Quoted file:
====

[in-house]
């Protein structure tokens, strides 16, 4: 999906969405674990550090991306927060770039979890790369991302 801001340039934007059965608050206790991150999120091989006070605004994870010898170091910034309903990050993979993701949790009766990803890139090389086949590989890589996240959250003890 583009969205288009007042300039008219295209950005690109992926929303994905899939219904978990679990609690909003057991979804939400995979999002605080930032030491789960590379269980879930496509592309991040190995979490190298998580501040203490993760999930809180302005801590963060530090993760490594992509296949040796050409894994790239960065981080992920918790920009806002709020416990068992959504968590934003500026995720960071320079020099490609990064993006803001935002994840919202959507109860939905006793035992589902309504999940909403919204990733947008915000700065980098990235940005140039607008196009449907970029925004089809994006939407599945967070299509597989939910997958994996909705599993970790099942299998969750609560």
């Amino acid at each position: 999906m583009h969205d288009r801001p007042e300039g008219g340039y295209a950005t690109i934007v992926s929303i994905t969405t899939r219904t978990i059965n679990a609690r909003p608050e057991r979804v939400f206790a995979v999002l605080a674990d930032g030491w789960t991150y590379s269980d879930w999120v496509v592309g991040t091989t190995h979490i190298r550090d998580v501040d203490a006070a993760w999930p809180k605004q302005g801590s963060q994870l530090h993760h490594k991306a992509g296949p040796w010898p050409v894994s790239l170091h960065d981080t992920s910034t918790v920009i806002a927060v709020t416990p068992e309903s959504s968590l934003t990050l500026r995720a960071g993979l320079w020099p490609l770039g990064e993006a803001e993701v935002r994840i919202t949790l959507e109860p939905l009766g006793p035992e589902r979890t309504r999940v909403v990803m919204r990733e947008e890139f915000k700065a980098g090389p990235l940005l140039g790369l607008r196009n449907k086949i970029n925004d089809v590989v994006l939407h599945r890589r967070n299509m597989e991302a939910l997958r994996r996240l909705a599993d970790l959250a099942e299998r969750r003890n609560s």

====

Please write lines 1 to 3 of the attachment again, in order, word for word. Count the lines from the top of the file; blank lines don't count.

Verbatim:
[in-house]
């Protein structure tokens, strides 16, 4: 999906969405674990550090991306927060770039979890790369991302 801001340039934007059965608050206790991150999120091989006070605004994870010898170091910034309903990050993979993701949790009766990803890139090389086949590989890589996240959250003890 583009969205288009007042300039008219295209950005690109992926929303994905899939219904978990679990609690909003057991979804939400995979999002605080930032030491789960590379269980879930496509592309991040190995979490190298998580501040203490993760999930809180302005801590963060530090993760490594992509296949040796050409894994790239960065981080992920918790920009806002709020416990068992959504968590934003500026995720960071320079020099490609990064993006803001935002994840919202959507109860939905006793035992589902309504999940909403919204990733947008915000700065980098990235940005140039607008196009449907970029925004089809994006939407599945967070299509597989939910997958994996909705599993970790099942299998969750609560």
């Amino acid at each position: 999906m583009h969205d288009r801001p007042e300039g008219g340039y295209a950005t690109i934007v992926s929303i994905t969405t899939r219904t978990i059965n679990a609690r909003p608050e057991r979804v939400f206790a995979v999002l605080a674990d930032g030491w789960t991150y590379s269980d879930w999120v496509v592309g991040t091989t190995h979490i190298r550090d998580v501040d203490a006070a993760w999930p809180k605004q302005g801590s963060q994870l530090h993760h490594k991306a992509g296949p040796w010898p050409v894994s790239l170091h960065d981080t992920s910034t918790v920009i806002a927060v709020t416990p068992e309903s959504s968590l934003t990050l500026r995720a960071g993979l320079w020099p490609l770039g990064e993006a803001e993701v935002r994840i919202t949790l959507e109860p939905l009766g006793p035992e589902r979890t309504r999940v909403v990803m919204r990733e947008e890139f915000k700065a980098g090389p990235l940005l140039g790369l607008r196009n449907k086949i970029n925004d089809v590989v994006l939407h599945r890589r967070n299509m597989e991302a939910l997958r994996r996240l909705a599993d970790l959250a099942e299998r969750r003890n609560s």